Find a sample of the philosophy here :

Described as a monomyth:
Essentially it is Joseph Campbell's mapping of myths from different cultures into a mythological structure’. This was used to find the recurring themes in ‘the journey of the hero’ that transcended all cultures. From this mythological structure some of the best stories have been created. Including Star Wars and Lord Of The Rings. The metaphor of embarking on one’s hero’s journey does not have to follow the theme quite as strictly as most successful fictional novels seem too. But a lot of the themes can be useful to consider when one finds themselves on their own ‘hero’s journey’.
Jung found myths and depicted their typical movements to correspond to ethno-psychological development of complexes. The myth of the hero is to become independent from the mother: the incest motif is returning to the mother to be reborn. In other words the myth of the hero or perhaps one of the first hero’s journeys we may partake in life, is that of breaking away from the safety of our family and starting our own lives, failure to do this is akin to living in your parents basement forever. The mother can, of course, be allegorical for any over-dependency in your life or something that you cling on to that you are perhaps outgrowing.













The above Is a slightly simplified version of the hero's journey, with the original containing 17 steps. But all 17 steps were not necessarily found within each story. For use to the reader we want to understand how this can benefit us as it is not only a good map for a mythological story but very useful in a real life cycle of self improvement. A successful journey in real life will often reflect the hero’s journey. You might be able to reflect on this and think of a time when you changed as a person. What events preceded this and see if it reflects the journey. As for people on a journey you might be able to identify where you think you are on the journey and be able to pick up what might help you. For example, encountering trials and failure, but have you considered seeking out a mentor? A lot of what is contained in the hero’s journey psychologically will be reflected in following articles on a lot of Jung’s work, so I won’t go into any more depth. But it will be useful to keep this in mind, try to map it to the story above and to the lessons below. 

      6) free will

Really difficult to provide a short synopsis around free will. But here is how I see it:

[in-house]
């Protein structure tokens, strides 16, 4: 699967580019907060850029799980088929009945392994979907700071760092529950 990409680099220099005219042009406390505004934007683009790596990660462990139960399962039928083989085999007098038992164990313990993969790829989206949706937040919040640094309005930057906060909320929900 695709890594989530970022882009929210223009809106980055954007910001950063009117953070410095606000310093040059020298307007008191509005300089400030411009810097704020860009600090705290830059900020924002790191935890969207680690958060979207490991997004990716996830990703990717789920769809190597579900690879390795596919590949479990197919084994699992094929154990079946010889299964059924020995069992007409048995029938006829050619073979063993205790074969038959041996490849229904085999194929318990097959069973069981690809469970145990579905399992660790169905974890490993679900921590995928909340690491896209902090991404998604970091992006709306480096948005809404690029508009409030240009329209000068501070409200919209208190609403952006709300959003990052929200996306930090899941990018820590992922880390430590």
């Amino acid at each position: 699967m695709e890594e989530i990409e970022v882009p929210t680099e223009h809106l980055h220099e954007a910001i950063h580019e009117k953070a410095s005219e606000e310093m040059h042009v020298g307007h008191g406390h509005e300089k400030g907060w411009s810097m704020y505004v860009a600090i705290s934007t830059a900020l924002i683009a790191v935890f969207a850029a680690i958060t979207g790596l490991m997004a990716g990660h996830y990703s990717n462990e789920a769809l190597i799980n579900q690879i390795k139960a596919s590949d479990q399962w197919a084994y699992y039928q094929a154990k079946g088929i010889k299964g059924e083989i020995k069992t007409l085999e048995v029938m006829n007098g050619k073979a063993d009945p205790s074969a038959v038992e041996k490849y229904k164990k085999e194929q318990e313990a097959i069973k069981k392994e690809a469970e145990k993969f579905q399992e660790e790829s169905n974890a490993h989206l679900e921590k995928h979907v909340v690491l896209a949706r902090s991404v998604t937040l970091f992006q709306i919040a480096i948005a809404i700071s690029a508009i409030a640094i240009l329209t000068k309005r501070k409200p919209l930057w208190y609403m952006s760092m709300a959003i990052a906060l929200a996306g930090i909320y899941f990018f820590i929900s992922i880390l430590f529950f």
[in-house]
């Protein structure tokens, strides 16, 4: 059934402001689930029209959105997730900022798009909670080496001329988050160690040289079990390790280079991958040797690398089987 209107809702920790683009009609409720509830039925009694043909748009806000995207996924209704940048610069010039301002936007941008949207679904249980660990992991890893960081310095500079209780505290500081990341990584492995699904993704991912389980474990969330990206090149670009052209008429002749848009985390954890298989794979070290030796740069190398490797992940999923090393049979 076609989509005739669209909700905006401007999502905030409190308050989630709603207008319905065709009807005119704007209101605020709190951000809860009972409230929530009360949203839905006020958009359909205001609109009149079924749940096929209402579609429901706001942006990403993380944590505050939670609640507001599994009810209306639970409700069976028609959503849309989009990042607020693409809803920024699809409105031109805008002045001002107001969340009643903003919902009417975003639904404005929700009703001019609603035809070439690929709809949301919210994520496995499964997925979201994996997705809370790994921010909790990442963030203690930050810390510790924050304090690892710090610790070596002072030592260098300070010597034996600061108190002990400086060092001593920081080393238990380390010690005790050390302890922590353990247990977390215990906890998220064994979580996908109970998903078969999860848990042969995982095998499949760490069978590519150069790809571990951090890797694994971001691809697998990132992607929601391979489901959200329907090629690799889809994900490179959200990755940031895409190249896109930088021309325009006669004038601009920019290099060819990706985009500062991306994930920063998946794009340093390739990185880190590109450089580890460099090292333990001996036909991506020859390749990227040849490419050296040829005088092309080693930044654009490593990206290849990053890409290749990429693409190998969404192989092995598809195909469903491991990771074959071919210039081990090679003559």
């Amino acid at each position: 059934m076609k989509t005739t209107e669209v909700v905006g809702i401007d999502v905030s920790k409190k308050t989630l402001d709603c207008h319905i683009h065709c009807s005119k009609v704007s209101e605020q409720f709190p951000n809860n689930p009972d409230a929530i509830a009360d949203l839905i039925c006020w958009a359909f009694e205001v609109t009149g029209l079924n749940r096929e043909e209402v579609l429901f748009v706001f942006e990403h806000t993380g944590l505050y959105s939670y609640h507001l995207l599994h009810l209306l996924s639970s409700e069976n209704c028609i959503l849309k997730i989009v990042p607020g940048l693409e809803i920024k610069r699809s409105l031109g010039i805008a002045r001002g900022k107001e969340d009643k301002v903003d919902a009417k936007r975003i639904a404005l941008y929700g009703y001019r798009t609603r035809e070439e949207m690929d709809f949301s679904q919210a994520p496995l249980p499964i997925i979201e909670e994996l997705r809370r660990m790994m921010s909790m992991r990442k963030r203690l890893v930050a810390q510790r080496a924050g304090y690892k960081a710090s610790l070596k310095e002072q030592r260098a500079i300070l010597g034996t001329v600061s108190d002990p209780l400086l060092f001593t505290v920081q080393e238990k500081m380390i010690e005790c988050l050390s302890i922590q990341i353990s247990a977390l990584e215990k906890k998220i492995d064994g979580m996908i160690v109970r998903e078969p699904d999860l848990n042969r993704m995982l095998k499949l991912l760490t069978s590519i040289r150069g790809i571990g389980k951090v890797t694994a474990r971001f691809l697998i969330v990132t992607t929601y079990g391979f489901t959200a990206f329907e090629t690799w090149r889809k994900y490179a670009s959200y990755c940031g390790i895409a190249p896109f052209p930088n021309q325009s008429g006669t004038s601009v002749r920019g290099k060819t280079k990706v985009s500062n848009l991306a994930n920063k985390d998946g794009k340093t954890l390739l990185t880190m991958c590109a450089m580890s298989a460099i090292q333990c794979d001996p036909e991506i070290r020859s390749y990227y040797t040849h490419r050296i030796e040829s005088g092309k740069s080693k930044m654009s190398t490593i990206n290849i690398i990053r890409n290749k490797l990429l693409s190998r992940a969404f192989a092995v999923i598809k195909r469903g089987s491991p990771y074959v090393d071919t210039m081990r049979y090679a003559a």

The argument of materialism and a lot of science is that there are only two forces in the world that attribute to how you form as a human being. Both of which are out of your control. Your genetics and your environment. If these two forces make up the totality of you as a human then you have no free will. Now I happen to completely disagree with this. I believe free will is a fundamental part of nature, we can see it in single celled organisms who display behaviour traits without even a nucleus. This doesn't take away from the fact that your environment and your DNA are huge factors.
Without getting into an explanation of free will (it will be provided in a linked essay) I will get into a more useful relation of free will to your life. Free will fluctuates. Consider the character at the very start of the story. Stifled by routine and then consider the character towards the end of the story, he has much more free will. We gain free will in two ways. One is working on many things above. Improving yourself. Basically, if you are a simpler creature you will have a simpler form of free will. That is how it is displayed in nature. If you work on your consciousness and your intelligence you will be able to spot more possibilities in the world. These possibilities are given to us by a built in randomness that is in nature and the universe. All this randomness is all the possibilities for us to choose from. The idea is to make yourself available to more and more options(randomness) so that you can improve your life in different and better ways. Habit and routine are not necessarily destructive or reducing your free will if it is enforced by discipline, in other words if it is enforced by your will. These things are positive. A regular workout, meditation and study routine is clearly beneficial. But if your habits and routines are not your choice, then free will is being taken away from you. Society and its rules are literally sucking the free will right out of you. Then ‘science’ will tell you that there’s no such thing as free will anyway, that it's just an illusion. This causes nihilistic attitudes in people's psyches as nothing really matters if you aren't making any of your own choices right? Don’t let the boring catatonic routine take away your willpower. It’s one of the most powerful tools we have.